Our first goal in this study was to uncover the major metabolic alterations that differentiate AD-afflicted brains from healthy ones. As transcriptional regulation plays a major role in controlling metabolic functions [13], and there is a large body of transcriptome data available for study, we approached this problem using iMAT, a computational method to systematically predict metabolic behavior by incorporating gene expression data into a GSMM [18]. We started by integrating an expression dataset of metabolic genes from the cortex of both healthy and AD elderly subjects [23] into the human metabolic model (see Methods, Figure 1). To account for metabolic flux activity that is not reflected in the mRNA expression data, iMAT considers the mRNA levels as cues for the likelihood that the enzyme in question carries a metabolic flux in its associated reaction(s), and then leverages the GSMM to accumulate these cues into a global flux behavior that is stochiometrically consistent and maintains mass balance across the entire network [27]. Hence, iMAT predicts a feasible flux distribution that best agrees with the gene expression data.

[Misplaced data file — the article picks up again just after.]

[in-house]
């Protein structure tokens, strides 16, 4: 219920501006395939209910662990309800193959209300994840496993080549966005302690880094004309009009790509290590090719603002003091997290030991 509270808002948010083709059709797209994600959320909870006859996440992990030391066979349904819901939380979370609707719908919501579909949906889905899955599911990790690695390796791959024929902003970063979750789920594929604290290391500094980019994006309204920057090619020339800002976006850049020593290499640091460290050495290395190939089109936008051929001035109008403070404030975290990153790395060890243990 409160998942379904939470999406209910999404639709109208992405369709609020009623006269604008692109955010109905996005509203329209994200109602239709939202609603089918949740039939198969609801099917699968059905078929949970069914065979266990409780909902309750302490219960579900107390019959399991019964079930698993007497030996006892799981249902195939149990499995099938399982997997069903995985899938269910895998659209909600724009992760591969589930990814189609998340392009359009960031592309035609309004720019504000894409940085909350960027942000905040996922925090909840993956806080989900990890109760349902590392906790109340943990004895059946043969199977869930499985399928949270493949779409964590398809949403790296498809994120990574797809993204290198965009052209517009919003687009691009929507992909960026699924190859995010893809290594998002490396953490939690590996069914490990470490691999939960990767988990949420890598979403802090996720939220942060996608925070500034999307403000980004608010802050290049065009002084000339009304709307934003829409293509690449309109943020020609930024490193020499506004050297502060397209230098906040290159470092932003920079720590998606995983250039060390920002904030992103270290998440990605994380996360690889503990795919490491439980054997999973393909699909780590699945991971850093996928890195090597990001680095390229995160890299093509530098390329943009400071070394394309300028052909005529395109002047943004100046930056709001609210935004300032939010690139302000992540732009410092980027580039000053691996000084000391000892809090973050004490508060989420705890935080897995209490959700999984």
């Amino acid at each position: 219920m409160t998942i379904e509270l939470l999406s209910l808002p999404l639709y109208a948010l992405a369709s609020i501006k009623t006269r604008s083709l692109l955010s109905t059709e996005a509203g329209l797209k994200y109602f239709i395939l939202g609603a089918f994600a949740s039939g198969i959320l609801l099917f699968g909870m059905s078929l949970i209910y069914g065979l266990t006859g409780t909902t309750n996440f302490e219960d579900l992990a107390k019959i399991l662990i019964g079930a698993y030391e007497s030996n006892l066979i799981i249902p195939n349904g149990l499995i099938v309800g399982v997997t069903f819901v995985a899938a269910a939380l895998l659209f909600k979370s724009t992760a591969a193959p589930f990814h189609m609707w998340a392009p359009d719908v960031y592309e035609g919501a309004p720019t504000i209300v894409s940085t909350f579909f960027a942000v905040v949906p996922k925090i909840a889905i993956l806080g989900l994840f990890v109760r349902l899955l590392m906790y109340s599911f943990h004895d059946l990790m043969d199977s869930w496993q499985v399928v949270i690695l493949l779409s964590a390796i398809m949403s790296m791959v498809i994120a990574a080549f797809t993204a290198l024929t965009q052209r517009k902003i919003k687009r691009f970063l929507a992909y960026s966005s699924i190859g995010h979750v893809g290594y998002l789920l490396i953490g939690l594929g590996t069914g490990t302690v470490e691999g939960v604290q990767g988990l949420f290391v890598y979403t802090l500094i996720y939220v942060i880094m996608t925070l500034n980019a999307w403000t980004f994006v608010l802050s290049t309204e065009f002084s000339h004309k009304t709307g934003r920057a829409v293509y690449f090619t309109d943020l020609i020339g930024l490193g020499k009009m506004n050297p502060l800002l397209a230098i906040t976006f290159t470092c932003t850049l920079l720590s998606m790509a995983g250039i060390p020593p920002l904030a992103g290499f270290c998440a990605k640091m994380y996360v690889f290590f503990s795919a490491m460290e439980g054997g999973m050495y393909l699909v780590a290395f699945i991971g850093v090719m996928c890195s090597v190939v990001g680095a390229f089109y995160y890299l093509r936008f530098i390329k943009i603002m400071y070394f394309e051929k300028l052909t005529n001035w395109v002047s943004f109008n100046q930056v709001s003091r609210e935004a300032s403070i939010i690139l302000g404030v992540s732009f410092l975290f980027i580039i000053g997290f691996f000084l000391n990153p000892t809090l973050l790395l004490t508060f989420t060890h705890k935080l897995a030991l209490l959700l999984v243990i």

Following the iMAT analysis, we examined which pathways had altered activity in AD versus the control (Table 1, Methods). This step was performed by employing flux variability analysis (FVA) [25] on the metabolic states inferred by iMAT for each of the AD vs. healthy states examined. The FVA analysis computes permissible flux intervals for each reaction, i.e., the minimal and maximal flux for each reaction that is yet consistent with the output of iMAT (Table S2). Then, by comparing the flux intervals of each reaction in its normal state and in AD, one can detect reactions whose activity is likely to be altered, and predict altered metabolic pathways. A number of pathways that were not manifested in a standard gene set enrichment analysis based on the gene expression alone were uncovered by our model-augmented analysis (Table 1, Figure 2). To bolster confidence in our results, we examined three sets of thresholds for determining when a given reaction is altered – that is, marking a ‘difference’ between its control and AD flux states. The pathways of carnitine shuttle, folate metabolism, and mitochondrial transport emerged robustly as the most over represented pathways with reduced flux activity in AD in all three cases (see Table S3). As expected, most of the fluxes across the network decrease in the disease, in accordance with the accepted notion of increased hypometabolism associated with AD.